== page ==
Enthusiastic Gathering Celebrates 50th Anniversary of Voting Rights Act

Communications Director

Kristin Farley
(865) 215-2589

400 Main St., Room 691
Knoxville, TN 37902

  • Share on Facebook
  • Share on Twitter
  • Share via Email
News item

Enthusiastic Gathering Celebrates 50th Anniversary of Voting Rights Act

Posted: 08/06/2015
Big, enthusiastic turnout for Thursday night’s celebration of the 50th anniversary of the signing of the Voting Rights Act!

The crowd at the Beck Cultural Exchange Center heard powerful, emotional stories from civil-rights champion Joanne Bland, the youngest marcher on “Bloody Sunday” in Selma in 1965. Bland as a child initially was drawn to be a freedom fighter because segregation had banned her from getting an ice cream at her hometown drugstore counter; she’d walked by the window but couldn’t go in and get a treat. Then, at “Bloody Sunday,” the 11-year-old witnessed the beating of dozens of people, and she vowed to see the struggle through to attaining full voting rights.

Check out this video from the event, courtesy of Community Television of Knoxville:

Voting Rights Celebration from Community Television Knoxville on Vimeo.

The Voting Rights Act of 1965 outlawed discriminatory voting practices that had been widely used since the Civil War to limit African-Americans’ right to vote. According to the U.S. Department of Justice, the Voting Rights Act has been called “the single most effective piece of civil-rights legislation ever passed by Congress.”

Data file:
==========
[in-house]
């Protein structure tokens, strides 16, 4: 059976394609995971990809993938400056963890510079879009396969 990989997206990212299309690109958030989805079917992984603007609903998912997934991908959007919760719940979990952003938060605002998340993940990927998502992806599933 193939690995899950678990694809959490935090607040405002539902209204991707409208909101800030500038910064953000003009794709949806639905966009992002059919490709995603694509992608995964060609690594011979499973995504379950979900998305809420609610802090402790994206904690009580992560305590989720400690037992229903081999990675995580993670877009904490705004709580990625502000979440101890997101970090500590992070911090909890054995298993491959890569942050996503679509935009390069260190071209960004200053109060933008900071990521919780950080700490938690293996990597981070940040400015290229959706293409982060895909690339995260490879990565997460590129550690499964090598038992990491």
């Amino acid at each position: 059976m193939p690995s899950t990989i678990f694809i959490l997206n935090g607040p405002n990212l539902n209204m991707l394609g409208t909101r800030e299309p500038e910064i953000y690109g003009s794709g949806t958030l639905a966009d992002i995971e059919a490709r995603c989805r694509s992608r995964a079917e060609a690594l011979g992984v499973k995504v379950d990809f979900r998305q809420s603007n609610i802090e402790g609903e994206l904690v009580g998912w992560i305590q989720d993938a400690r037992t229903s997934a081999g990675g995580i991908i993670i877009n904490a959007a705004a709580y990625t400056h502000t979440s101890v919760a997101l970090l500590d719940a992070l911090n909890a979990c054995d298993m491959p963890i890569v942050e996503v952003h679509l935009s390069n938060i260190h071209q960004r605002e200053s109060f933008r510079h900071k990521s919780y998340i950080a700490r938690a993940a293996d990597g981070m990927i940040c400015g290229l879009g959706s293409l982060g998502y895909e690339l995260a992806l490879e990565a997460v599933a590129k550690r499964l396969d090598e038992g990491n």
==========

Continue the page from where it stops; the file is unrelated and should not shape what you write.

Bland is the co-founder and former director of the National Voting Rights Museum and Institute in Selma. She is owner and operator of Journeys For The Soul, a touring agency that specializes in educational touring of civil-rights sites with a major focus on Selma.

Bland told the gathering Thursday that the struggle continues: “It annoys me when people say that their vote doesn’t count,” she said.

Mayor Madeline Rogero added that determined people united in an effort can always affect a positive change. And the best way to honor the sacrifices of the past is to remain vigilant today.

For more information about the City of Knoxville’s commemoration of the Voting Rights Act, see http://www.knoxvilletn.gov/votingrightsact.